• The European and American economies are still going through a phase of recovery. Although there has been an inflow of foreign funds into the Malaysian market, there could just as quickly be a reversal of financial flows.
Prediction of market rise with PR victory
What is likely to happen should there be a PR victory? My prediction is that there will be a rise in the share market should there be no attempt at violence or a coup d’état by the losers. This is because of the following factors:
• The Malaysian economy has been under-performing all these years while under BN rule. The attached table shows the growth of GDP per capita of South Korea, Taiwan, Singapore and Malaysia from 1980 to 2011. From the table we can see the gap has arisen between these countries and Malaysia in this measurement of the wealth of nations. Should we continue under BN rule, our economy is likely to continue to under-perform and our stock market will continue to stagnate not only in the short term after the elections but for the long term.
• Foreign investors who have long been underweight in the Malaysian market due to Dr Mahathir Mohamad’s disastrous economic model built around mega projects, crony capitalists as key players, and other distortionary policies will be attracted back into the market. As recently as in 2011, Bank of America Merrill Lynch noted that Malaysia remained a “big underweight” for investors in emerging markets. An underweight call is a recommendation for investors to reduce their investments in a particular security, asset class or, in this case, country. Malaysia also slipped from 14th place to dead last among the 15 countries studied by the investment bank, despite the roll out of big ticket Economic Transformation Programme projects.
There are other indicators that the market will not take fright but will rally on account of a Pakatan victory. As pointed out by an SME investor, they include:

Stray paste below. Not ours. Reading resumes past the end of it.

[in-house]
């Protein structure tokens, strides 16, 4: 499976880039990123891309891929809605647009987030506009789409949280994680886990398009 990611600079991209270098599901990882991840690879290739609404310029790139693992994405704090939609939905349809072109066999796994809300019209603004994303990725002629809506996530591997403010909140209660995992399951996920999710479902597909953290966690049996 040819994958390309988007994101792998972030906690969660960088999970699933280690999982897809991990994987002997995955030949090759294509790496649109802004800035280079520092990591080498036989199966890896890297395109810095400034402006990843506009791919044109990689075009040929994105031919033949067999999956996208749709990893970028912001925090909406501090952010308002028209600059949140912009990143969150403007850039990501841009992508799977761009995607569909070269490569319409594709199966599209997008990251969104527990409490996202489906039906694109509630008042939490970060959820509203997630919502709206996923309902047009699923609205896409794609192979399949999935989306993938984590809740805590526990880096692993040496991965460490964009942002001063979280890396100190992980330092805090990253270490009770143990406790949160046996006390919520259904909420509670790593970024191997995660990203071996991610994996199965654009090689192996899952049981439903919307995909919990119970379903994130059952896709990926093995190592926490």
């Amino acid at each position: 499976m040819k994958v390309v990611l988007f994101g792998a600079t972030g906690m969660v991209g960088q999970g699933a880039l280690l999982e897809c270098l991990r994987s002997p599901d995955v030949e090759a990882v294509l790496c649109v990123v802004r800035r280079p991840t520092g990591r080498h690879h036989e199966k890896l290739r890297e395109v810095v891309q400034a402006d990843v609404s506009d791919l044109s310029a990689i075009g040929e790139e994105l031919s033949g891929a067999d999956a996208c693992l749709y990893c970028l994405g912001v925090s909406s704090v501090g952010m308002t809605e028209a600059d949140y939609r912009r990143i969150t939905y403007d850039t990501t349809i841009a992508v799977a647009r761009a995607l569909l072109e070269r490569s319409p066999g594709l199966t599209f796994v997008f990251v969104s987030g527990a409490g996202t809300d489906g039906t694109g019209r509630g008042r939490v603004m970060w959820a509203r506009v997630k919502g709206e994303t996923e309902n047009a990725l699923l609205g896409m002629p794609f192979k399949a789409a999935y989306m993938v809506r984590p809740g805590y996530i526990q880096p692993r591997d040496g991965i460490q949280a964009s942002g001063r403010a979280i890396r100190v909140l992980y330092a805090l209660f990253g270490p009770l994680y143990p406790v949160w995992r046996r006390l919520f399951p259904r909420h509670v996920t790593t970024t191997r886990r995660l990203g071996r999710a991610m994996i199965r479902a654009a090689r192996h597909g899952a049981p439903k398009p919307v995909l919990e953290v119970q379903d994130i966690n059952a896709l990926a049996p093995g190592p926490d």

• The fact that the opposition states of Penang, Selangor, Kedah and Kelantan have attracted more investment that the ten BN states by accounting for RM25 billion in investments comprising 53 per cent of Malaysia’s total investments of RM47.2 billion in 2010.
• If a major sell-down occurs in the Bursa as a result of a Pakatan victory, the nation’s economic institutions such as EPF, PNB, Khazanah and other GLCs would support the market.
• PAS has administered Kelantan for more than 20 years, and Kedah for five years. These two PAS state administrations have neither acquired nor appropriated property, assets or businesses belonging to non-Muslims.
Proposals for a sustainable market rise
Although I am optimistic that the market will rise on account of a PR victory, it is necessary for the new government to act decisively when it comes to power. I would like to propose the following measures to ensure that the post-elections market rise is sustainable:
• To form a business council with captains of the leading industries to find ways for economic improvement and expansion.
• MACC directly under Parliament to look at illicit money outflows and recovery of the monies.
• Investigate the way Petronas sells our national oil and to verify the rumour that it has a long term contract with a company which buys it at much lower than current prices.